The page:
The slavery issue came to a head in 1861 when the Civil War broke out. During the course of the four-year war, more than 186,000 African American volunteers served in the Union Army. In 1862, President Abraham Lincoln issued the Emancipation Proclamation, liberating slaves in the rebellious Southern states. After the war ended in 1865, the Thirteenth Amendment to the Constitution officially abolished slavery in the United States. This amendment was followed by the Fourteenth Amendment granting African Americans citizenship (1868) and the Fifteenth Amendment guaranteeing their right to vote (1870).
The early period of Reconstruction (1865–1877) was a time of significant advancements for African Americans, as several Black men were elected to state and federal political positions. The Freedmen’s Bureau, an agency established by Congress in 1865, provided aid to former slaves and established hospitals and schools, including institutions of higher learning such as Fisk University and Hampton Institute. Federal soldiers stationed in the South provided a measure of protection of African Americans’ rights.
Starting in the 1870s, however, many of these gains were eroded, as the federal government began to withdraw its troops and allow the South to govern itself again. Southern states enacted black codes that were not markedly different from the slave codes, forcing African Americans into de facto slavery through sharecropping arrangements. White terrorist organizations, like the Ku Klux Klan, intimidated African American voters, and lynch mobs targeted those who attempted to assert their rights. As the nineteenth century came to a close, the economic and social outlook for most African Americans was grim.
African American leaders differed on how to address the systemic racism in American society. Some leaders, such as Marcus Garvey, believed that African Americans needed to create a society entirely separate from white society. One of the most influential leaders, Booker T. Washington, advanced an agenda of economic advancement rather than a focus on winning political and social rights. Other leaders opposed this accommodationist stance, including W. E. B. DuBois, who helped found the Niagara Movement in 1905 to advocate for full political, civil, and social rights for African Americans. Members of this group founded the National Association for the Advancement of Colored People (NAACP) in 1909.
In 1900, 90 percent of African Americans lived in the South, primarily in rural agricultural areas. Several years of bad crops between 1910 and 1920, however, spurred a mass move of African Americans in search of factory jobs, primarily to the industrial cities of the North, which became known as the Great Migration. Vibrant African American communities sprang up in Chicago, Detroit, and New York City, most notably New York’s Harlem neighborhood. In the 1920s, the concentration of writers, artists, and musicians in Harlem would be referred to as the Harlem Renaissance. Major figures of the Renaissance include Claude McKay, Jean Toomer, Countee Cullen, Alain LeRoy Locke, Zora Neale Hurston, Duke Ellington, Henry Ossawa Tanner, and Langston Hughes.
African Americans fought in a segregated military during World War II, with units such as the Tuskegee Airmen winning recognition for bravery and excellence. Upon their return, these veterans began to agitate more forcefully for their rights, signaling the start of the civil rights movement. In the 1940s and 1950s, the NAACP won several key court battles, most notably in the 1954 U.S. Supreme court case Brown v. Board of Education of Topeka (Kansas) which outlawed segregation in public schools. Accompanying these legal battles were nonviolent demonstrations and boycotts organized most notably by Martin Luther King Jr., who rose to prominence after his leadership of the successful Montgomery bus boycott of 1955–1956, spurred by the resistance of Rosa Parks. King delivered his famous “I Have a Dream” speech at the 1963 March on Washington.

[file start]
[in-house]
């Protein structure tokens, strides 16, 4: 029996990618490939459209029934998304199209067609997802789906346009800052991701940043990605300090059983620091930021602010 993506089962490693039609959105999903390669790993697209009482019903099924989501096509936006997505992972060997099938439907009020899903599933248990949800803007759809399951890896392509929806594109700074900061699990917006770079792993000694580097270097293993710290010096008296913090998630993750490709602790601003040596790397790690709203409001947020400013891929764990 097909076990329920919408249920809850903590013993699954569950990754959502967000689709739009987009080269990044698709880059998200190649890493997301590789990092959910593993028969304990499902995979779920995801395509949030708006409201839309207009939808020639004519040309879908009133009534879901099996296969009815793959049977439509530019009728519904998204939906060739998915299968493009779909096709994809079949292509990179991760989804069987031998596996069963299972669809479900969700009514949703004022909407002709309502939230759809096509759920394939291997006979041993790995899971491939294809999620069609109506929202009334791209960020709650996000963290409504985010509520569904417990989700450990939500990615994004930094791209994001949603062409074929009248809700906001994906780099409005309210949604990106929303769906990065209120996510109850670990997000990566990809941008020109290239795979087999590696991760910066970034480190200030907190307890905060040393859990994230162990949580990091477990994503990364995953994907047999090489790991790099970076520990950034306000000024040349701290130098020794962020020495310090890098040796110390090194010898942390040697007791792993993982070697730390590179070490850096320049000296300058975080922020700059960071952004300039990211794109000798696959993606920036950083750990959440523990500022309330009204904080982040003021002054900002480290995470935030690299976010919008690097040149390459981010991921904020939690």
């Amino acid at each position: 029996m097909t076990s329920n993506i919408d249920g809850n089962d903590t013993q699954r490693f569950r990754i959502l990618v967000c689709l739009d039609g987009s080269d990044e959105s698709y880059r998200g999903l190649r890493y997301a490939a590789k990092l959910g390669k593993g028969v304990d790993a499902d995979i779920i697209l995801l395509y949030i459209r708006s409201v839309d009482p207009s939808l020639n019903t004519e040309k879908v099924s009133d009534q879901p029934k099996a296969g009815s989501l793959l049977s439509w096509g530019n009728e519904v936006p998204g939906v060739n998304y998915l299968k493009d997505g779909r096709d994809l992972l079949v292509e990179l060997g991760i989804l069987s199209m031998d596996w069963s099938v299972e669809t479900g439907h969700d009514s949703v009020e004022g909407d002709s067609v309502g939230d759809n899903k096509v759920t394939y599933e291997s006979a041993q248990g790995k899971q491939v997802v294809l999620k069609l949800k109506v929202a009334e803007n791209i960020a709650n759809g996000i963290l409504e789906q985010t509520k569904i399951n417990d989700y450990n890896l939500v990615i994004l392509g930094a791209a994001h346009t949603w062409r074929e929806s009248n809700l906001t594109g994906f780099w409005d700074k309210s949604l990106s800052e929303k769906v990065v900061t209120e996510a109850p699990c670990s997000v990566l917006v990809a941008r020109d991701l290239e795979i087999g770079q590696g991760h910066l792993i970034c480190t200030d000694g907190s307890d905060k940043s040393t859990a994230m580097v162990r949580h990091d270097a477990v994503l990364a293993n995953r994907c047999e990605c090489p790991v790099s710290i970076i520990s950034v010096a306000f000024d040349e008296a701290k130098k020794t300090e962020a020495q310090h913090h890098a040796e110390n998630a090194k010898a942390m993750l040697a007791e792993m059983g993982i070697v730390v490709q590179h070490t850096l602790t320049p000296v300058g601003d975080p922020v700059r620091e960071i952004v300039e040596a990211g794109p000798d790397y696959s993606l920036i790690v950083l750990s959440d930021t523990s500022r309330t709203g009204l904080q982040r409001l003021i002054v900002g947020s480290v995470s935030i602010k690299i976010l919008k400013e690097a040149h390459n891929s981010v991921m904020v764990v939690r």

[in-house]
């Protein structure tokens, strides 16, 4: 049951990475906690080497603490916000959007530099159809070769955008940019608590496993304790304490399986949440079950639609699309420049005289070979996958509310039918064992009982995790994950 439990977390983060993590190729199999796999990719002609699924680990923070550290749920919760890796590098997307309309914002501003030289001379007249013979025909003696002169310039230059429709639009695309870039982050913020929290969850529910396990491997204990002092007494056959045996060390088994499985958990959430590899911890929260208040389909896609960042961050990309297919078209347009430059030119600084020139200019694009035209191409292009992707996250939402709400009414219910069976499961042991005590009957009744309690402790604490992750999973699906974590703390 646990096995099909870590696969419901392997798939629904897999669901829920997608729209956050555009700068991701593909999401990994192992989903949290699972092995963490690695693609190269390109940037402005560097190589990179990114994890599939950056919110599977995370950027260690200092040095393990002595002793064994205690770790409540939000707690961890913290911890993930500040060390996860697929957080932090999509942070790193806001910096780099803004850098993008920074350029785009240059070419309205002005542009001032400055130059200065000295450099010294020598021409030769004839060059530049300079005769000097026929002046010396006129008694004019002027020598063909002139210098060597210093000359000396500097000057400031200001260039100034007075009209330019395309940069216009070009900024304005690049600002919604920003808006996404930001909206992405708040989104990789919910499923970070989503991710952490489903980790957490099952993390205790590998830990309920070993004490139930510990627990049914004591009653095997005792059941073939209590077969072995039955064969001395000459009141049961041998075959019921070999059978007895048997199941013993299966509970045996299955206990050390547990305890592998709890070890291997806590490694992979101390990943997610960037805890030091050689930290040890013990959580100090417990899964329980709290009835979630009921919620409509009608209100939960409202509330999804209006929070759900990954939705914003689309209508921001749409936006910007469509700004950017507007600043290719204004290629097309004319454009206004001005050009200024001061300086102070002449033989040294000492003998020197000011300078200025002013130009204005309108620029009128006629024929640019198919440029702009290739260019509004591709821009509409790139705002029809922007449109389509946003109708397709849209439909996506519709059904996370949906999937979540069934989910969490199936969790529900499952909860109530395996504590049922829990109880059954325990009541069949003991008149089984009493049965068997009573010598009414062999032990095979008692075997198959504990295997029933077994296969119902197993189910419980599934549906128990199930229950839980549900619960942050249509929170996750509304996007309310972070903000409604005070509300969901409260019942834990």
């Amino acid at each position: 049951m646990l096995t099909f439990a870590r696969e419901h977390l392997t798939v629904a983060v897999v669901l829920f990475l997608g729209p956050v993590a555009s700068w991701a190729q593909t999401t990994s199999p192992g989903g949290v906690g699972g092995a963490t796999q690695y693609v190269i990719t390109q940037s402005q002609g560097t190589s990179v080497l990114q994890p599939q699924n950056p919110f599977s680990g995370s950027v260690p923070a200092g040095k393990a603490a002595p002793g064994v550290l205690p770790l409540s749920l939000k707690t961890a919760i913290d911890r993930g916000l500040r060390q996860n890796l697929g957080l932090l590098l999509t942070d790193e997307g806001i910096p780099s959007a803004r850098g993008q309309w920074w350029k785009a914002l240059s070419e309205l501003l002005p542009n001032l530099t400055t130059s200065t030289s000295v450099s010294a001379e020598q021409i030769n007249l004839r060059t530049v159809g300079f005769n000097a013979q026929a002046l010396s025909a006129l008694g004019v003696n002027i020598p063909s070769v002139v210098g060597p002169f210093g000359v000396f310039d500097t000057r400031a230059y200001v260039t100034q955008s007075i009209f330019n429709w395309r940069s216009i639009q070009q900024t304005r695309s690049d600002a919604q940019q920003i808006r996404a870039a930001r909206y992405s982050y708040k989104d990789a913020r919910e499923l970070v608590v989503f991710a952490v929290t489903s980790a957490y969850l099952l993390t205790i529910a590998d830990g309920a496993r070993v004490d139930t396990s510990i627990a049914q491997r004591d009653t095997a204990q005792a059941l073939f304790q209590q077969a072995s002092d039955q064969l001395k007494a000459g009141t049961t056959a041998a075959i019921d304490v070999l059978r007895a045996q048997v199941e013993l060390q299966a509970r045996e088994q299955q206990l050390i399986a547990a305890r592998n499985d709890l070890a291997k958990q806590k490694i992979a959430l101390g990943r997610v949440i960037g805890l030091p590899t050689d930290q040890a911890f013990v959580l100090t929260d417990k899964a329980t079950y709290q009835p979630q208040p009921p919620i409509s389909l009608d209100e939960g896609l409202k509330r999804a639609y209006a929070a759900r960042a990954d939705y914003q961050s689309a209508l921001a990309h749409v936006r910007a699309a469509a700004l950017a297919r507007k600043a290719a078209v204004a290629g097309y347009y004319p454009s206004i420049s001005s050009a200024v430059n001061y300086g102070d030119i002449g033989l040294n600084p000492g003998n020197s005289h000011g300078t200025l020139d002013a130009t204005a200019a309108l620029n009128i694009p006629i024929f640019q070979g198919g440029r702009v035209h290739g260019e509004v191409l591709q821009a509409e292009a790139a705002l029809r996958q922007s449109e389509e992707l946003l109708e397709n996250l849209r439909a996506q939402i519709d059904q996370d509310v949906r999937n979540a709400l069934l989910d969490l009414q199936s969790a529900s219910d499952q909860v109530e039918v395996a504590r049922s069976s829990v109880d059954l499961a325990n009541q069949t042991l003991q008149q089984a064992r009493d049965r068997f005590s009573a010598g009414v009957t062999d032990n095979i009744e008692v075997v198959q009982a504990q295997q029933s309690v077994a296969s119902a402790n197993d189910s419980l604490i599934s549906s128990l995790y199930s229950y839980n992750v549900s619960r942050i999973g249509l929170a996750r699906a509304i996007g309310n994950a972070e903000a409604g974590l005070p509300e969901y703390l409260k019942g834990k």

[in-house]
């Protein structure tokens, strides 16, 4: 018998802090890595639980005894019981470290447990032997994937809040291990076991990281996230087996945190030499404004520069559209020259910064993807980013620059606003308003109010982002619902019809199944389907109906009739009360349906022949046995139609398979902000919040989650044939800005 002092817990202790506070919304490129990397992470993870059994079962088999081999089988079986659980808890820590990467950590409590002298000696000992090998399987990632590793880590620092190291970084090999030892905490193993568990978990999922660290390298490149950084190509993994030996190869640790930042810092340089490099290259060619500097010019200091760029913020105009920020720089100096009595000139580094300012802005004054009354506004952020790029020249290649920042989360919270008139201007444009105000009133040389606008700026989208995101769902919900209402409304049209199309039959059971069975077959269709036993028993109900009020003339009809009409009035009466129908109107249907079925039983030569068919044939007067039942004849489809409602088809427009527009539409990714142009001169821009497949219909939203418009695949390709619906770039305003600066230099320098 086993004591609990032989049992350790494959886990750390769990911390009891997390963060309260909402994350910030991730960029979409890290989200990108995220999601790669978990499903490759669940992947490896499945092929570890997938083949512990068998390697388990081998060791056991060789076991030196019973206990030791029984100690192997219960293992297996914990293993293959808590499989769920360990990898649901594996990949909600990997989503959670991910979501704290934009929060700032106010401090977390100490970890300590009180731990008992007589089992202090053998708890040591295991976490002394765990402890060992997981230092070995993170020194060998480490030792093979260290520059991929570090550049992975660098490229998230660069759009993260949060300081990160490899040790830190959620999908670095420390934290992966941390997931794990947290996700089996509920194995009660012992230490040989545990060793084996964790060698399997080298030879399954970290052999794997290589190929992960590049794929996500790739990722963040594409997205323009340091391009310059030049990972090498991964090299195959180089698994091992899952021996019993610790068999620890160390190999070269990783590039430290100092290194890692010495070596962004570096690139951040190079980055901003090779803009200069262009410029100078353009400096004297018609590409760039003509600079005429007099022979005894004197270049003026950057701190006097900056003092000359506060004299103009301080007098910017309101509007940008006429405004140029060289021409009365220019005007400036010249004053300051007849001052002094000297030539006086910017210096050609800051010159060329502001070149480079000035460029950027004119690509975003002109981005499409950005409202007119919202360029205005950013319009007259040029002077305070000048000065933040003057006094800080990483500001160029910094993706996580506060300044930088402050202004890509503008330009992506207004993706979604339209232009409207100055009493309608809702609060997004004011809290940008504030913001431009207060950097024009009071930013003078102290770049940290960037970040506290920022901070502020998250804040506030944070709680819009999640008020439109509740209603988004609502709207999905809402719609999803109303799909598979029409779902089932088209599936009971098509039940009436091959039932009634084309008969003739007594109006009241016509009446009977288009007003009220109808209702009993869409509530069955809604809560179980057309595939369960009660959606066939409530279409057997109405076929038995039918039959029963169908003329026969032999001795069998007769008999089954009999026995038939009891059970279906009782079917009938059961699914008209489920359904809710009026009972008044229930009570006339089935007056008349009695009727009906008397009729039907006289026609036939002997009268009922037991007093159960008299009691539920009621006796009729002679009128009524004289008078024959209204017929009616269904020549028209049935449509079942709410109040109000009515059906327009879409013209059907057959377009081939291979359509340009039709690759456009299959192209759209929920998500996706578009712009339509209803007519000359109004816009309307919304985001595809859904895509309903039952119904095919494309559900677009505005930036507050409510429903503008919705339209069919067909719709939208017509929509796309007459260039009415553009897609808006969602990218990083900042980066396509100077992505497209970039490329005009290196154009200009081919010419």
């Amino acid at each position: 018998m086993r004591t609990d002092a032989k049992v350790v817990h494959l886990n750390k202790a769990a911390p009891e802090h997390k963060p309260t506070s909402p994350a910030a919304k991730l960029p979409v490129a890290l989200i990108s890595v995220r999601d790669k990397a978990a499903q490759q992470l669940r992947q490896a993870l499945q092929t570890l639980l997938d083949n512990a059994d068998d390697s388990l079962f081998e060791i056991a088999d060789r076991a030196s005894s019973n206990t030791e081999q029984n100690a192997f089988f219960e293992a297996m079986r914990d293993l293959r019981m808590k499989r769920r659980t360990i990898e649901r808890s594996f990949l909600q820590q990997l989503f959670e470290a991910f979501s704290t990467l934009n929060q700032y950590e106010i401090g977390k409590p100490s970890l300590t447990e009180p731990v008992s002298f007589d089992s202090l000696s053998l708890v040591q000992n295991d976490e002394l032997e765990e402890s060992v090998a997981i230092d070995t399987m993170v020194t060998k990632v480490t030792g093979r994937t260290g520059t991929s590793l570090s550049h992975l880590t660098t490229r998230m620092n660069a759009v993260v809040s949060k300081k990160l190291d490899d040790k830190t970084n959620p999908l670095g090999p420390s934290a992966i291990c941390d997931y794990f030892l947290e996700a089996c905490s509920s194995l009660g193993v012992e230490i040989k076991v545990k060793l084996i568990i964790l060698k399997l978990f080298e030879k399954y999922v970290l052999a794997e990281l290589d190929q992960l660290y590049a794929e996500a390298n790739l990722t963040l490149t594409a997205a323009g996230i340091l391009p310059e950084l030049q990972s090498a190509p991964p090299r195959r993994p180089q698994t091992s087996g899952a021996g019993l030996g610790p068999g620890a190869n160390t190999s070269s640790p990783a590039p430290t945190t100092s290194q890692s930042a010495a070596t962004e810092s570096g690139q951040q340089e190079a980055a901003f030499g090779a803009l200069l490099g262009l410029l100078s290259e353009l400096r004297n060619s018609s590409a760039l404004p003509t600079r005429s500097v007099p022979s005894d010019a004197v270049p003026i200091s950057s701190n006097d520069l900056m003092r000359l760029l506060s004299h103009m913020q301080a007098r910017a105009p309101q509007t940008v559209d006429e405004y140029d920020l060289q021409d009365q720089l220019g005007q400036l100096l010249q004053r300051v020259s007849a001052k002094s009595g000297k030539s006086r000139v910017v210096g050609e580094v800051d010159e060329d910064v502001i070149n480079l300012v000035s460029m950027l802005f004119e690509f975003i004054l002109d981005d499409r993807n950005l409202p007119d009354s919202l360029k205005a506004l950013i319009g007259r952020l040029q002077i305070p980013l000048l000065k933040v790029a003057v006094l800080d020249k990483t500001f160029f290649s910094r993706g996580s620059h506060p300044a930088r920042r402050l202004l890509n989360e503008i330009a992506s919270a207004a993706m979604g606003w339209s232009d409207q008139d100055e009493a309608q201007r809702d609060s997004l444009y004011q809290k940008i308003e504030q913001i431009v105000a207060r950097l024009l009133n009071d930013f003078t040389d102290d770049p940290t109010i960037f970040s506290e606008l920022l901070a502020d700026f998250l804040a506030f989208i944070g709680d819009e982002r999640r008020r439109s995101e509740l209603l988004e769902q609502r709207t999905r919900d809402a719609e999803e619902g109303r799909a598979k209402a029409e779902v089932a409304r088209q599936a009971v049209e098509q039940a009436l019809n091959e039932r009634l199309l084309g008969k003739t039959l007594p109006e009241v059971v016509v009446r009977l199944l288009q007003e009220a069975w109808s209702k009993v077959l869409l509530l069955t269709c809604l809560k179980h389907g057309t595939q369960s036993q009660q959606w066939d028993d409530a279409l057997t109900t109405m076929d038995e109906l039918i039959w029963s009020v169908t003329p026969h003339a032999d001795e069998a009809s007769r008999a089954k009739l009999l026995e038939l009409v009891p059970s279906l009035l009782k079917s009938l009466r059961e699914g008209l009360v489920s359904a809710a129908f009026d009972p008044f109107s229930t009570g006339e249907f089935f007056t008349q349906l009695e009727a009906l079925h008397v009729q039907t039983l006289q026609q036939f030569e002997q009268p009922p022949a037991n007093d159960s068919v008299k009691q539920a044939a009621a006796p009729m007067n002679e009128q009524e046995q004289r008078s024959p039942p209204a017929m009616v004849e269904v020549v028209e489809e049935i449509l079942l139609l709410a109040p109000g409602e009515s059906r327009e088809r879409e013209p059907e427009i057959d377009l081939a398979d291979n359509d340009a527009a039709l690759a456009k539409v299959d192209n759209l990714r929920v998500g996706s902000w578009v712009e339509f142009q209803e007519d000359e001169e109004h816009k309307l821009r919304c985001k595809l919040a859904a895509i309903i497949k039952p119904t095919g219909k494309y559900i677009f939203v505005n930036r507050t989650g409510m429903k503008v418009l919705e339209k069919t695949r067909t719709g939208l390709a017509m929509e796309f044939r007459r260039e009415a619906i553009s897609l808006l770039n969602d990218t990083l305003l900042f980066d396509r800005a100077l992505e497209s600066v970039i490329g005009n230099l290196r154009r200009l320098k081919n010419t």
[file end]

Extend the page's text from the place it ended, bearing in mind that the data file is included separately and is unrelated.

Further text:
Peaceful demonstrations were frequently met with violence perpetrated by both civilians and by officers of the law. African American groups such as the Nation of Islam and the Black Panthers popularized a militant response to this aggression, with the phrase “Black Power” symbolizing both a refusal to be subjugated by white society as well as black pride. This attitude had artistic expression in the Black Arts Movement of the 1960s and 1970s, led by Amiri Baraka. Prominent militant leaders Malcolm X and Huey Newton called for African Americans to respond forcefully to white violence.
The civil rights movement saw major legislative gains by 1970, including the Civil Rights Act of 1957 and the Voting Rights Act of 1965. As a result, voting drives saw the number of African American registered voters double between 1960 and 1969. For the first time since the Reconstruction Era, black politicians were elected to positions in city, state, and federal government, including Edward W. Brooke who served as a senator from Massachusetts from 1967 to 1979. African Americans also earned high-ranking appointments in government, including Robert C. Weaver, the first African American member of a presidential cabinet (U.S. Department of Housing and Urban Development; 1966).
While the gains made during the civil rights movement were significant, they in no way ended racial discrimination. African Americans continued to experience inequity in housing, jobs, and education, prompting efforts to resolve inequity through affirmative action programs. This situation continued into the twenty-first century even after the landmark election of the country’s first black president, Barack Obama, in 2008. In 2013, the problem of violence against black people—police violence in particular—became so alarming that activists formed the Black Lives Matter movement.